OTSI – the UK’s Specialist New Trade Sanctions Agency

OTSI – the UK’s Specialist New Trade Sanctions Agency

Blog WilmerHale W.I.R.E. UK

On 11 December 2023, the UK’s Industry and Economic Security Minister announced the creation of a new UK agency dedicated to implementing and enforcing trade sanctions.  The Office of Trade Sanctions Implementation (OTSI) will operate as a sister unit to the existing Office of Financial Sanctions Implementation (OFSI).


OTSI will be responsible for the implementation and civil enforcement of trade sanctions and will have the power to impose financial penalties in cases of breach.  The UK Government has indicated that it will also have an advisory role, with “trade sanctions business engagement and guidance” listed amongst OTSI’s responsibilities.

Until now, investigations into trade sanctions breaches have been carried out by His Majesty’s Revenue and Customs (HMRC).  While OTSI will be tasked with civil enforcement, more serious breaches will be referred to HMRC for criminal enforcement.  It appears that the Export Control Joint Unit will retain responsibility for granting export licenses, as the OTSI announcement is silent on this point. The new agency is expected to be operational by early 2024, once regulations are in place to allow it to issue monetary penalties.

OTSI will sit within the UK’s Department of Trade and Business.  According to the UK Government its formation signals a “crack down” on companies that breach trade sanctions, however its intended remit appears to be broader than civil enforcement, offering guidance and support to the market and clarifying the Government’s expectations in relation to trade sanctions.

Why is a new agency necessary?

OTSI’s creation comes at a time when the UK Government is continuing to enhance its trade sanctions regime.  On 14 December 2023, a new sanctions package was announced containing new sanctions on certain Russian exports and imports, plus tightened sanctions on £662 million of exports that are already subject to restrictions.

The existing UK sanctions agency, OFSI, has a remit to ensure that the UK’s financial sanctions are properly understood, implemented and enforced.  To date, however, no UK entity has been focused exclusively on trade sanctions.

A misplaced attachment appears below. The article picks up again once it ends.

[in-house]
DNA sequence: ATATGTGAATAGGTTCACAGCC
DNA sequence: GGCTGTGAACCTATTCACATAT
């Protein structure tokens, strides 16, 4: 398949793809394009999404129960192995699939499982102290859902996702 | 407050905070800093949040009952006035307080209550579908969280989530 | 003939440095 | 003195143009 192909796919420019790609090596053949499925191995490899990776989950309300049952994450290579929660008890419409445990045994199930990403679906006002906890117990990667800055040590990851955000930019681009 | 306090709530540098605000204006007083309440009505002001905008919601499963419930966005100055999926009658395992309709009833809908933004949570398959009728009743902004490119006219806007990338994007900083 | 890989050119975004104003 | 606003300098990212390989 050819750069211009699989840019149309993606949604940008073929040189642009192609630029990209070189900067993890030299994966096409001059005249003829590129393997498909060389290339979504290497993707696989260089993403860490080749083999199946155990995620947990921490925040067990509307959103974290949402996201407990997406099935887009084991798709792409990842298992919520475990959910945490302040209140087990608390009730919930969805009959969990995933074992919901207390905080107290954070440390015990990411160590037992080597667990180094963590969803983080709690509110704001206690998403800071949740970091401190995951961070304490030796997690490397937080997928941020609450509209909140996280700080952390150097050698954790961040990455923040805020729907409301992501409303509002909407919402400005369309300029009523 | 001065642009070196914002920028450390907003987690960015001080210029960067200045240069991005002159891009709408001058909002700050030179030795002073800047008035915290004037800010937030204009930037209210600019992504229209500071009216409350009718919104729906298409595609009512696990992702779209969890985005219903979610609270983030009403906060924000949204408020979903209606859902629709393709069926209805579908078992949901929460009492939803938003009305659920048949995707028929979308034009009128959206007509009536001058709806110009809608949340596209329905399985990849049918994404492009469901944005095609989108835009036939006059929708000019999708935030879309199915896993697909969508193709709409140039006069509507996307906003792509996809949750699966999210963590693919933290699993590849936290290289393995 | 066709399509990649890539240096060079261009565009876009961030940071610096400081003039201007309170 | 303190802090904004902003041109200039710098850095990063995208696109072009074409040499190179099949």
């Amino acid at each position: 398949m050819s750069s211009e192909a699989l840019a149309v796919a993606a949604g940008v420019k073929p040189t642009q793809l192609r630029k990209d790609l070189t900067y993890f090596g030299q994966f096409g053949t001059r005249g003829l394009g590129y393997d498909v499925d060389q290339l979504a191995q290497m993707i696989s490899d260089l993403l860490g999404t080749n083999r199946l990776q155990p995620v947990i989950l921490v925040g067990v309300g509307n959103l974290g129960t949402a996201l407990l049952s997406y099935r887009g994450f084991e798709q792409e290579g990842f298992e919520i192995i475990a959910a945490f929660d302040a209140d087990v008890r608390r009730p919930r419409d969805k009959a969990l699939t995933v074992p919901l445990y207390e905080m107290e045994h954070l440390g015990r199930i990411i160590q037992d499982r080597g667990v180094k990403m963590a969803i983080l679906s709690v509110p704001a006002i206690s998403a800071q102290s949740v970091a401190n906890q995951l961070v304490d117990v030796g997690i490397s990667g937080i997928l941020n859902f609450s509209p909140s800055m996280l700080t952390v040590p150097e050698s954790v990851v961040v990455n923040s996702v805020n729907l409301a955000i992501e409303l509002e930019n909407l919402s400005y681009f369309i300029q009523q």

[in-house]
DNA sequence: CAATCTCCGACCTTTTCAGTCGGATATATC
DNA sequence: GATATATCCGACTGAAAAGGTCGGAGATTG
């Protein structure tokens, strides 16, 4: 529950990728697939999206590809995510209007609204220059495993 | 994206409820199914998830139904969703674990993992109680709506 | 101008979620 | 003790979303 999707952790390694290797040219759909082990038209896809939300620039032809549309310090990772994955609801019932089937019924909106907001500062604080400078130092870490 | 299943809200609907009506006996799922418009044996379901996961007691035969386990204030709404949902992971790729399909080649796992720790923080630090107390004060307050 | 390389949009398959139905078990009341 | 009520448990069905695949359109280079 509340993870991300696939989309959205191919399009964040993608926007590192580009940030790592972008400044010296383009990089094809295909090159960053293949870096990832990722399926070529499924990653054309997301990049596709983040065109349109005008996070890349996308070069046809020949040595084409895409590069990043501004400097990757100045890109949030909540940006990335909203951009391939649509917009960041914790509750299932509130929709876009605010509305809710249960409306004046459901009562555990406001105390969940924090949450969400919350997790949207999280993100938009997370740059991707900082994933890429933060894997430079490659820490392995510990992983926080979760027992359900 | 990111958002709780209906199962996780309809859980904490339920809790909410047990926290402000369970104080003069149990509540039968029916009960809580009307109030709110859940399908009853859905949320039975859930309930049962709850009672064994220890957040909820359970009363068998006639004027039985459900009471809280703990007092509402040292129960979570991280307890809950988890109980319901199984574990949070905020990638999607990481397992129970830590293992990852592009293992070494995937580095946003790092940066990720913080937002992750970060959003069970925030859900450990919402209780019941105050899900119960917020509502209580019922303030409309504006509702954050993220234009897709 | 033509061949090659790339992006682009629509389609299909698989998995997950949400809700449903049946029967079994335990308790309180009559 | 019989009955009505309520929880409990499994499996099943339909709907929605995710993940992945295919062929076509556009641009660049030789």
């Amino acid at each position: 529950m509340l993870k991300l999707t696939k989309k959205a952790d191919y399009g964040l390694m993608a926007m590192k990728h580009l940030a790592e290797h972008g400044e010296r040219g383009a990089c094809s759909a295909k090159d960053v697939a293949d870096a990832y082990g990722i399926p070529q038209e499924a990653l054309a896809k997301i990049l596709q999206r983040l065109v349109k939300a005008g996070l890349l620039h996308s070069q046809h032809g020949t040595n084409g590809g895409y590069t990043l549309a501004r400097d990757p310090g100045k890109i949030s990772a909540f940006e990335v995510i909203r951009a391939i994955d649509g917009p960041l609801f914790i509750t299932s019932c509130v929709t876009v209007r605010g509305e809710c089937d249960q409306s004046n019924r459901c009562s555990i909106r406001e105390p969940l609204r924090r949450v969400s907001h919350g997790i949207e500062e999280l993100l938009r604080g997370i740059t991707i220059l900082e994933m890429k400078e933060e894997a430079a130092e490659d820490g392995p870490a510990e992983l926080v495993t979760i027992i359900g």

OTSI’s introduction may have been at least in part motivated by a joint Red Alert (primarily aimed at the UK’s financial sector) that was issued on 6 December 2023 by UK agencies including the National Crime Agency, warning that Russia was using complex supply chains and alternative supply routes to acquire sanctioned products.  The alert urged increased vigilance in monitoring transaction activity for trade sanctions evasion and identified common techniques used to circumvent trade sanctions on the export of high-risk goods. 

What to expect

While OTSI’s introduction indicates an increased focus on trade sanctions breaches, it is unlikely that we will see dramatic changes to the UK enforcement landscape in the short term.   OTSI will not have any additional investigative powers compared to HMRC, and no changes have been announced to the penalty regime in respect of breaches.

The UK private sector and industrial trading partners can though be optimistic that OTSI’s creation should result in more useful commercial guidance being issued on the application and scope of UK trade sanctions legislation.  Since the introduction of the UK’s Russia Regulations, OFSI has published helpful guidance on complying with the financial sanctions rules, as well as publishing annual reviews setting out its work and priorities.  More of the same from OTSI would be a welcome development.

This blog post was co-authored by Paralegal Katy O’Connor.


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